Maureen Jeffreys used to sell Mark every other Thursday at Columbia Union College in Montgomery County's Takoma Park. The 19-year-old from Baltimore would set up a table in the boys' dorm where she says the girls spend most of their time. Her strategy: to persuade guys to buy gifts for their girlfriends.

One night at the dorm she approached a guy in a white sweater, neat cornrows, built like a football player.

"Are you and your girl still together?" she probed with a slight smile.

"Yeeaah," he answered skeptically.

"Well, why don't you buy her a nice gift, like some shower gel or lip gloss?" Jeffries suggested, pointing to her collection of perfumes, blush and eye shadow.

Her sales pitch wasn't successful that time, but overall she said she earned $1,500 in four months selling Mark. She liked the job but recently gave it up for a full-time job at a marketing company.

Avon, an iconic name in American retailing that evokes retro images of women cheerily ringing door bells, wouldn't be the first company seeking the Fountain of Youth. From the "Pepsi Generation" to Oldsmobile's advertising that it was "not your father's" automaker, plenty of businesses have tried to get the public to see them in a more modern light.

Avon's roots reach back to 1886, when David H. McConnell started it as the California Perfume Co. By 1906, an army of 10,000 representatives was visiting women at home, offering generic perfumes and cosmetics. The first products bearing the Avon name - a toothbrush and talcum powder - hit the market in 1928.

Decades later, as the feminist movement fueled opportunities for women in the workplace, the homes that Avon sellers visited began emptying out by day. The very customers Avon helped prepare for work outside the home had disappeared by the 1980s.

In 1999, Andrea Jung, a former Neiman Marcus executive, was named Avon's president and commenced a turnaround. The company weeded out stale apparel lines, beefed up its mid-price offerings and targeted youths more aggressively. Net income tripled, to $535 million in 2002, the last full year for which figures are available, from $142 million when Jung took over.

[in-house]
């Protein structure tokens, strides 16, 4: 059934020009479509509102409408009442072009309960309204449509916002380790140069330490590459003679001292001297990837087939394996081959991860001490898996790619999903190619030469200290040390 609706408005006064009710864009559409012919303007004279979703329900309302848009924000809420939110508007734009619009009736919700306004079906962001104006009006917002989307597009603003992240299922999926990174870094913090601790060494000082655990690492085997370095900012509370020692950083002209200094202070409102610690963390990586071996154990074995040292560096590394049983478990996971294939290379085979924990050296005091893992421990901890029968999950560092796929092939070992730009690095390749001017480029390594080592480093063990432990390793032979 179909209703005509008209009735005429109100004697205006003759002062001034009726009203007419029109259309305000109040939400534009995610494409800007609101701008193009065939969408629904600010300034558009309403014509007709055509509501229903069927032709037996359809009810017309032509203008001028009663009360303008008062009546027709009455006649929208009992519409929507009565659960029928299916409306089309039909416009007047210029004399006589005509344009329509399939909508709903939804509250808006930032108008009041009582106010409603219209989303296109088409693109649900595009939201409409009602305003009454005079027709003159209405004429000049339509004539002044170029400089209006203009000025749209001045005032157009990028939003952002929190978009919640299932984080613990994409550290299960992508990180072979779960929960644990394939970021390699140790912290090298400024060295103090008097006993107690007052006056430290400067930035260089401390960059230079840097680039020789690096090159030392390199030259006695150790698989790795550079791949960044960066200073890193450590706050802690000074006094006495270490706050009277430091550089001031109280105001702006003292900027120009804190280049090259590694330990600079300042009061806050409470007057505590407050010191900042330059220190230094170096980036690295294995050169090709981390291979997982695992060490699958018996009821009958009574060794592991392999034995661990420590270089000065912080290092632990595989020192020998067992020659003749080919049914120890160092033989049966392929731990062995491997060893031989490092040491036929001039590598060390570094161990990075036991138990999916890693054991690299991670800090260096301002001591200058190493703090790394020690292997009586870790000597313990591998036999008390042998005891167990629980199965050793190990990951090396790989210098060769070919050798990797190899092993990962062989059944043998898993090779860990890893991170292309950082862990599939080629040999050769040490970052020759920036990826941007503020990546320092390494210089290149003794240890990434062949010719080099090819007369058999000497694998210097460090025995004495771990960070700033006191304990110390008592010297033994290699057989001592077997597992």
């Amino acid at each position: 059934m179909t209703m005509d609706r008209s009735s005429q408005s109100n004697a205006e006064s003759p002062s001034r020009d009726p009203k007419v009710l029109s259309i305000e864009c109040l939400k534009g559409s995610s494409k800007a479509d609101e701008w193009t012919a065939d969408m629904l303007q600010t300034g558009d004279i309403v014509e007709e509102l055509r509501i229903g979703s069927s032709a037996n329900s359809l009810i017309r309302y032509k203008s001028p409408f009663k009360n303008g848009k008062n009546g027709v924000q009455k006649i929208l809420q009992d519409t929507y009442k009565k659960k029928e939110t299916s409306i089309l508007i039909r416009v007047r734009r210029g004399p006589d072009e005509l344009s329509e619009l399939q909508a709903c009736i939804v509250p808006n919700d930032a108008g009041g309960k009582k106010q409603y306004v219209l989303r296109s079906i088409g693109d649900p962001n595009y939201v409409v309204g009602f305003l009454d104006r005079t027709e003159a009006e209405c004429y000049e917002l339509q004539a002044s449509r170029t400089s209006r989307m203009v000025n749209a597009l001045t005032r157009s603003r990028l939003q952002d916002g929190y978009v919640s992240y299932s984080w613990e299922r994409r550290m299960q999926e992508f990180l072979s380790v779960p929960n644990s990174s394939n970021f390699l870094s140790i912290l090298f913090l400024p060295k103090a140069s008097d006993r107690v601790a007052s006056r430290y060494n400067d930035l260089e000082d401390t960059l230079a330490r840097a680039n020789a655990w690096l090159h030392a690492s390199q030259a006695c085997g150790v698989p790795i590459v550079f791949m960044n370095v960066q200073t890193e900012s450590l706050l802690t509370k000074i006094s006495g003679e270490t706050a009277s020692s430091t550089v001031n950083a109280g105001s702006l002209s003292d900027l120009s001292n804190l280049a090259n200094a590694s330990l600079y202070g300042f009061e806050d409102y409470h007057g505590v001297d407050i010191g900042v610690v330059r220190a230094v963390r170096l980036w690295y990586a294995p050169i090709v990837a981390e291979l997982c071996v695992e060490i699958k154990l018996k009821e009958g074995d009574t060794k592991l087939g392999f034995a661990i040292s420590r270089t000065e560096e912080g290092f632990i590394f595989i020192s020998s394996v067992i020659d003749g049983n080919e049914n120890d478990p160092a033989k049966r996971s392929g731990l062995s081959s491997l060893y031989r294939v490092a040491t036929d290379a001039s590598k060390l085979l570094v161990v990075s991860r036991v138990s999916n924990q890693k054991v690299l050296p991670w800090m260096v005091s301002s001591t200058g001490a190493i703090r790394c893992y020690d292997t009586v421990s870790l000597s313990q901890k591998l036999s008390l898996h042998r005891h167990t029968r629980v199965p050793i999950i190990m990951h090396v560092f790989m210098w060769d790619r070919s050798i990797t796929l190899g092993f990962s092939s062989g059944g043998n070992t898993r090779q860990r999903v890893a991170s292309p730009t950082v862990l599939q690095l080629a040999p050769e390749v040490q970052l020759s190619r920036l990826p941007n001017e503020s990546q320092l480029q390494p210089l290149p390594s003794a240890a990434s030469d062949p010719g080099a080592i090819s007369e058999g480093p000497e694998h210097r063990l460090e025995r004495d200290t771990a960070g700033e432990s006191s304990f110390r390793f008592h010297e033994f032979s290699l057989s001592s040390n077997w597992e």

'Minor' impact

Some on Wall Street, however, wonder whether young women are as formidable and motivated a sales force as the company's older "sales associates."

"In terms of an impact, it's very minor at this point," said Howard Choe, an analyst with Standard & Poor's. "I think you have to look at it over the next several quarters to really see how it is working."

Other critics wonder about youth exploitation.

"These companies like Avon want brand loyalty established as early as possible," said Betsy Taylor, president of the Center for the American Way, a consumer watchdog group in Takoma Park. "It's a smart concept from an economic point of view. The question is if it's right for our children."

But Mark girls said selling cosmetics was cooler than flipping hamburgers and gave them a chance to be their own boss and make their own hours. Openings in retail and fast food have become tighter as a weak job market has pushed adults into many of those positions.

Mark girls make $40 for every $100 they sell. That compares to older Avon representatives, whose commissions run 20 to 50 percent of sales, depending on seniority and volume.

"It's so easy," said Krisstina Evans, 17, a Glen Burnie High School senior who was looking for something flexible to complement her part-time job at a day care center so she can earn enough to buy a car.

"I can stay home and make money."